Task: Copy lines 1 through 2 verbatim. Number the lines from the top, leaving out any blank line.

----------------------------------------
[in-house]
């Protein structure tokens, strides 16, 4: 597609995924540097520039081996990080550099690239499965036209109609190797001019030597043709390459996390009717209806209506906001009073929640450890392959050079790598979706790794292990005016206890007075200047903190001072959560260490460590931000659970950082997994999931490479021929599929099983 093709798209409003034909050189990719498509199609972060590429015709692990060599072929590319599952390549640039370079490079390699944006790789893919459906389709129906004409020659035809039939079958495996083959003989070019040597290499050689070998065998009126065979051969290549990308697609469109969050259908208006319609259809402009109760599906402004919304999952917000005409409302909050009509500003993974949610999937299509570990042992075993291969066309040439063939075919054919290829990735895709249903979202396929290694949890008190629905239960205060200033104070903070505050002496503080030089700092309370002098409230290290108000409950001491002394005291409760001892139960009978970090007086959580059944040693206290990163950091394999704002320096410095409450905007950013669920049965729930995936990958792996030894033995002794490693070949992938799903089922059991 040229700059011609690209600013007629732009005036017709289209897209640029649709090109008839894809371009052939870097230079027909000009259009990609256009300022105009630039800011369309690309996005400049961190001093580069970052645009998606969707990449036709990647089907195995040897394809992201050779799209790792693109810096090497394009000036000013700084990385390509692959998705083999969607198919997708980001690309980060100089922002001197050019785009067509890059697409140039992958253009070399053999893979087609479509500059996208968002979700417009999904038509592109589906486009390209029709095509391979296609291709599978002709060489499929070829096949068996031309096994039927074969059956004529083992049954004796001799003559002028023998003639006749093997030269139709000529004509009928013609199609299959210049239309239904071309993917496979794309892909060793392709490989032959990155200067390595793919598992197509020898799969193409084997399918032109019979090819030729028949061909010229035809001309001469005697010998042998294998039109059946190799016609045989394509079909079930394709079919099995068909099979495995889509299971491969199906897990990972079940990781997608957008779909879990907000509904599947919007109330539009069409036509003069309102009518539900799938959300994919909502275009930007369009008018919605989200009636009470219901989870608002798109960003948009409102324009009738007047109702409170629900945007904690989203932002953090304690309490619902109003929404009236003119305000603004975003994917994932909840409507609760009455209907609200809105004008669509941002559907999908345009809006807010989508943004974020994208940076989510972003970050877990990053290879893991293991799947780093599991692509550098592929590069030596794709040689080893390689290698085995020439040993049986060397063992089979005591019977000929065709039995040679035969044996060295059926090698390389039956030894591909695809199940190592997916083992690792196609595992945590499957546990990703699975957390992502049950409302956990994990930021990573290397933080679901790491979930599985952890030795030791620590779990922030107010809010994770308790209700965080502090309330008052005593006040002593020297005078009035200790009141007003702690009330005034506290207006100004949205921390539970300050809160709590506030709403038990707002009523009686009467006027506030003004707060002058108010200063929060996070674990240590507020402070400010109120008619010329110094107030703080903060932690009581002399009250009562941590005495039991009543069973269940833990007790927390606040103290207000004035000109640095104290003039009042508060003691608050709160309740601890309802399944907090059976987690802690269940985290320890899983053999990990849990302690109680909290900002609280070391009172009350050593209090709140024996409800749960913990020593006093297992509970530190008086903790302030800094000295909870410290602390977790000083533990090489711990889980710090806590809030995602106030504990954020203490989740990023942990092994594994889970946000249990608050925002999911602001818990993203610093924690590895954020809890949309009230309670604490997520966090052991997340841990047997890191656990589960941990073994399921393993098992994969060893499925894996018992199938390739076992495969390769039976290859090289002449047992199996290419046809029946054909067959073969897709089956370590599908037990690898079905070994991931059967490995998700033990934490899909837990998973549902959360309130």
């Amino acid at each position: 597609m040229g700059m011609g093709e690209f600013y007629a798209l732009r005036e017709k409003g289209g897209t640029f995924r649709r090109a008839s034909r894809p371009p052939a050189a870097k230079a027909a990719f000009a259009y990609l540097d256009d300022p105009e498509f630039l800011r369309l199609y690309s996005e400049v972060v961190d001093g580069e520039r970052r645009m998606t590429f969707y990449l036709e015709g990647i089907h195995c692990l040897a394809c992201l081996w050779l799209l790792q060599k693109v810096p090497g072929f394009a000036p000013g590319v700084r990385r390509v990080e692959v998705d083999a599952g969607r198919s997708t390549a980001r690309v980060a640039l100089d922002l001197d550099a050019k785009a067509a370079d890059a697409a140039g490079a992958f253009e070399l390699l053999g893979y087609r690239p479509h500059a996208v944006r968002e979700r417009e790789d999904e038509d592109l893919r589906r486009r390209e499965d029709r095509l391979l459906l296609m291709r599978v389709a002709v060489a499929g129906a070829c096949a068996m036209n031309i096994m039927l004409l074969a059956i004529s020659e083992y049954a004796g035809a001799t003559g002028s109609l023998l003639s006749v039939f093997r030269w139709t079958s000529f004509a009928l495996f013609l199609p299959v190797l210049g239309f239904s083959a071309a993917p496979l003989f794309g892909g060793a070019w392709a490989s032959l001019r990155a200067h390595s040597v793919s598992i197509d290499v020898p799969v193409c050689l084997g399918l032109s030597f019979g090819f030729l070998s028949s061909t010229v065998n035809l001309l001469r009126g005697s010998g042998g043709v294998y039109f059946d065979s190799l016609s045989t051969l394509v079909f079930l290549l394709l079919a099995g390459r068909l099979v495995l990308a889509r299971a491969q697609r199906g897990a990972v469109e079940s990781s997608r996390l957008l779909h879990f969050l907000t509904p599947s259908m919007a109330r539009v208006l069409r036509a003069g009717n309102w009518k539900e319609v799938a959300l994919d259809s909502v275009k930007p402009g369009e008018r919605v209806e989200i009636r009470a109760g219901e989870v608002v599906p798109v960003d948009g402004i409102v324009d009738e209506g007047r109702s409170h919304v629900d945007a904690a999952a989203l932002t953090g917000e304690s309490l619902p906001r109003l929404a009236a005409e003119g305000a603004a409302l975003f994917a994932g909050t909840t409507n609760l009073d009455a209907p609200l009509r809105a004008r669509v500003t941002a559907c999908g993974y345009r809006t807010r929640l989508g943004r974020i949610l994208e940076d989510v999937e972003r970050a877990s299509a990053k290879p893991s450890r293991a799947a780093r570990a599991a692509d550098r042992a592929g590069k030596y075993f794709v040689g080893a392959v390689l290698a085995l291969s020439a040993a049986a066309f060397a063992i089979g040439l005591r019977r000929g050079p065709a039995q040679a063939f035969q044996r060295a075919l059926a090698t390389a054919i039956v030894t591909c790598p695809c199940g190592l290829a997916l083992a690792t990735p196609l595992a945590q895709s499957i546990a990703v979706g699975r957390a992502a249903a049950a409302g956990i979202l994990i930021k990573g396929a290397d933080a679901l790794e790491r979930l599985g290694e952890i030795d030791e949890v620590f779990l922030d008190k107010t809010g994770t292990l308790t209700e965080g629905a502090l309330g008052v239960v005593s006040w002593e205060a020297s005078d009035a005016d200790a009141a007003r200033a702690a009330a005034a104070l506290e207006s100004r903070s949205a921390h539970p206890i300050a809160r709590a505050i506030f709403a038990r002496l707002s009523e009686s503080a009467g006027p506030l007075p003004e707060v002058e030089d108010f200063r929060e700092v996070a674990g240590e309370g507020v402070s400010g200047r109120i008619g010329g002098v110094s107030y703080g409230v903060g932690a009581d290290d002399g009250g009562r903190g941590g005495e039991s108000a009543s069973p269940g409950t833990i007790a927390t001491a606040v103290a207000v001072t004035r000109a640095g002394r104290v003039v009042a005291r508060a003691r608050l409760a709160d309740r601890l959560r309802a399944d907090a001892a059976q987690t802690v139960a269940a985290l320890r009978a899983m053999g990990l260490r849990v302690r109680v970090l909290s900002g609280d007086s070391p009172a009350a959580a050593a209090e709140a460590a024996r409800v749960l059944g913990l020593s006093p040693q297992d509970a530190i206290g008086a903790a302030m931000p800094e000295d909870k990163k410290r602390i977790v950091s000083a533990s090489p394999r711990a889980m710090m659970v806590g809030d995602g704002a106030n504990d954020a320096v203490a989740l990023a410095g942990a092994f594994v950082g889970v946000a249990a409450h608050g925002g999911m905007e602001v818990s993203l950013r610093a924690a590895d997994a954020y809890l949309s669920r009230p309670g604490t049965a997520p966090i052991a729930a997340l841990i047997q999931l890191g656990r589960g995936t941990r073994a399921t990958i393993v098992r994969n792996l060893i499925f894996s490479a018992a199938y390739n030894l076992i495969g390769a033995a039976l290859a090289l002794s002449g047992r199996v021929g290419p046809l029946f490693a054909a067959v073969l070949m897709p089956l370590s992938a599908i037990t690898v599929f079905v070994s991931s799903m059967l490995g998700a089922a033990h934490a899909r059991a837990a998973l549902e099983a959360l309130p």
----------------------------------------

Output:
[in-house]
């Protein structure tokens, strides 16, 4: 597609995924540097520039081996990080550099690239499965036209109609190797001019030597043709390459996390009717209806209506906001009073929640450890392959050079790598979706790794292990005016206890007075200047903190001072959560260490460590931000659970950082997994999931490479021929599929099983 093709798209409003034909050189990719498509199609972060590429015709692990060599072929590319599952390549640039370079490079390699944006790789893919459906389709129906004409020659035809039939079958495996083959003989070019040597290499050689070998065998009126065979051969290549990308697609469109969050259908208006319609259809402009109760599906402004919304999952917000005409409302909050009509500003993974949610999937299509570990042992075993291969066309040439063939075919054919290829990735895709249903979202396929290694949890008190629905239960205060200033104070903070505050002496503080030089700092309370002098409230290290108000409950001491002394005291409760001892139960009978970090007086959580059944040693206290990163950091394999704002320096410095409450905007950013669920049965729930995936990958792996030894033995002794490693070949992938799903089922059991 040229700059011609690209600013007629732009005036017709289209897209640029649709090109008839894809371009052939870097230079027909000009259009990609256009300022105009630039800011369309690309996005400049961190001093580069970052645009998606969707990449036709990647089907195995040897394809992201050779799209790792693109810096090497394009000036000013700084990385390509692959998705083999969607198919997708980001690309980060100089922002001197050019785009067509890059697409140039992958253009070399053999893979087609479509500059996208968002979700417009999904038509592109589906486009390209029709095509391979296609291709599978002709060489499929070829096949068996031309096994039927074969059956004529083992049954004796001799003559002028023998003639006749093997030269139709000529004509009928013609199609299959210049239309239904071309993917496979794309892909060793392709490989032959990155200067390595793919598992197509020898799969193409084997399918032109019979090819030729028949061909010229035809001309001469005697010998042998294998039109059946190799016609045989394509079909079930394709079919099995068909099979495995889509299971491969199906897990990972079940990781997608957008779909879990907000509904599947919007109330539009069409036509003069309102009518539900799938959300994919909502275009930007369009008018919605989200009636009470219901989870608002798109960003948009409102324009009738007047109702409170629900945007904690989203932002953090304690309490619902109003929404009236003119305000603004975003994917994932909840409507609760009455209907609200809105004008669509941002559907999908345009809006807010989508943004974020994208940076989510972003970050877990990053290879893991293991799947780093599991692509550098592929590069030596794709040689080893390689290698085995020439040993049986060397063992089979005591019977000929065709039995040679035969044996060295059926090698390389039956030894591909695809199940190592997916083992690792196609595992945590499957546990990703699975957390992502049950409302956990994990930021990573290397933080679901790491979930599985952890030795030791620590779990922030107010809010994770308790209700965080502090309330008052005593006040002593020297005078009035200790009141007003702690009330005034506290207006100004949205921390539970300050809160709590506030709403038990707002009523009686009467006027506030003004707060002058108010200063929060996070674990240590507020402070400010109120008619010329110094107030703080903060932690009581002399009250009562941590005495039991009543069973269940833990007790927390606040103290207000004035000109640095104290003039009042508060003691608050709160309740601890309802399944907090059976987690802690269940985290320890899983053999990990849990302690109680909290900002609280070391009172009350050593209090709140024996409800749960913990020593006093297992509970530190008086903790302030800094000295909870410290602390977790000083533990090489711990889980710090806590809030995602106030504990954020203490989740990023942990092994594994889970946000249990608050925002999911602001818990993203610093924690590895954020809890949309009230309670604490997520966090052991997340841990047997890191656990589960941990073994399921393993098992994969060893499925894996018992199938390739076992495969390769039976290859090289002449047992199996290419046809029946054909067959073969897709089956370590599908037990690898079905070994991931059967490995998700033990934490899909837990998973549902959360309130």